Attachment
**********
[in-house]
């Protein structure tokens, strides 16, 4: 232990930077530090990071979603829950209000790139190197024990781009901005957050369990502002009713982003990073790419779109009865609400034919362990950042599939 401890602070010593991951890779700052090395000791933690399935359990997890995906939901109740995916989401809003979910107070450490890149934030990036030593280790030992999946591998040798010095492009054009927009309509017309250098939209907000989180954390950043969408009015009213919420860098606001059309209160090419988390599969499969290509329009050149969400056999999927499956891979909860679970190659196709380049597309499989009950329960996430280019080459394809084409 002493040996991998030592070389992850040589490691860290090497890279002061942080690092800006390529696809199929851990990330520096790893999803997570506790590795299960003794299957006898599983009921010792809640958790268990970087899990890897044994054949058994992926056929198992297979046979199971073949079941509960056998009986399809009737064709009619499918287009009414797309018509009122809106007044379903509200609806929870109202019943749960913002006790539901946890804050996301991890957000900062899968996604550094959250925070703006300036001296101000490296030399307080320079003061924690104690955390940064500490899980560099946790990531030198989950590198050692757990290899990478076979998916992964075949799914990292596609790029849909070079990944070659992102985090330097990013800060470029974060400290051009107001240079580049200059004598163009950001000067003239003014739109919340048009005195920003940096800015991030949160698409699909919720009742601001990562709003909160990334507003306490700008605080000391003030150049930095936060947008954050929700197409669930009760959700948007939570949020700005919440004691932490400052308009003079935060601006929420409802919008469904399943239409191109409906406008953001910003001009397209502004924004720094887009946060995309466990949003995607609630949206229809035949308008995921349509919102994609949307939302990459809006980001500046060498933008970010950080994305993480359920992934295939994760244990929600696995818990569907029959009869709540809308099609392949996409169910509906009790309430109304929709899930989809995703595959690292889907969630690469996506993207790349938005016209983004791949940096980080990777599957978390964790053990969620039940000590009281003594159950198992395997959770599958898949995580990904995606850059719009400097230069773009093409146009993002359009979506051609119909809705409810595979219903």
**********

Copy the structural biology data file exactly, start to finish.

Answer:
[in-house]
């Protein structure tokens, strides 16, 4: 232990930077530090990071979603829950209000790139190197024990781009901005957050369990502002009713982003990073790419779109009865609400034919362990950042599939 401890602070010593991951890779700052090395000791933690399935359990997890995906939901109740995916989401809003979910107070450490890149934030990036030593280790030992999946591998040798010095492009054009927009309509017309250098939209907000989180954390950043969408009015009213919420860098606001059309209160090419988390599969499969290509329009050149969400056999999927499956891979909860679970190659196709380049597309499989009950329960996430280019080459394809084409 002493040996991998030592070389992850040589490691860290090497890279002061942080690092800006390529696809199929851990990330520096790893999803997570506790590795299960003794299957006898599983009921010792809640958790268990970087899990890897044994054949058994992926056929198992297979046979199971073949079941509960056998009986399809009737064709009619499918287009009414797309018509009122809106007044379903509200609806929870109202019943749960913002006790539901946890804050996301991890957000900062899968996604550094959250925070703006300036001296101000490296030399307080320079003061924690104690955390940064500490899980560099946790990531030198989950590198050692757990290899990478076979998916992964075949799914990292596609790029849909070079990944070659992102985090330097990013800060470029974060400290051009107001240079580049200059004598163009950001000067003239003014739109919340048009005195920003940096800015991030949160698409699909919720009742601001990562709003909160990334507003306490700008605080000391003030150049930095936060947008954050929700197409669930009760959700948007939570949020700005919440004691932490400052308009003079935060601006929420409802919008469904399943239409191109409906406008953001910003001009397209502004924004720094887009946060995309466990949003995607609630949206229809035949308008995921349509919102994609949307939302990459809006980001500046060498933008970010950080994305993480359920992934295939994760244990929600696995818990569907029959009869709540809308099609392949996409169910509906009790309430109304929709899930989809995703595959690292889907969630690469996506993207790349938005016209983004791949940096980080990777599957978390964790053990969620039940000590009281003594159950198992395997959770599958898949995580990904995606850059719009400097230069773009093409146009993002359009979506051609119909809705409810595979219903």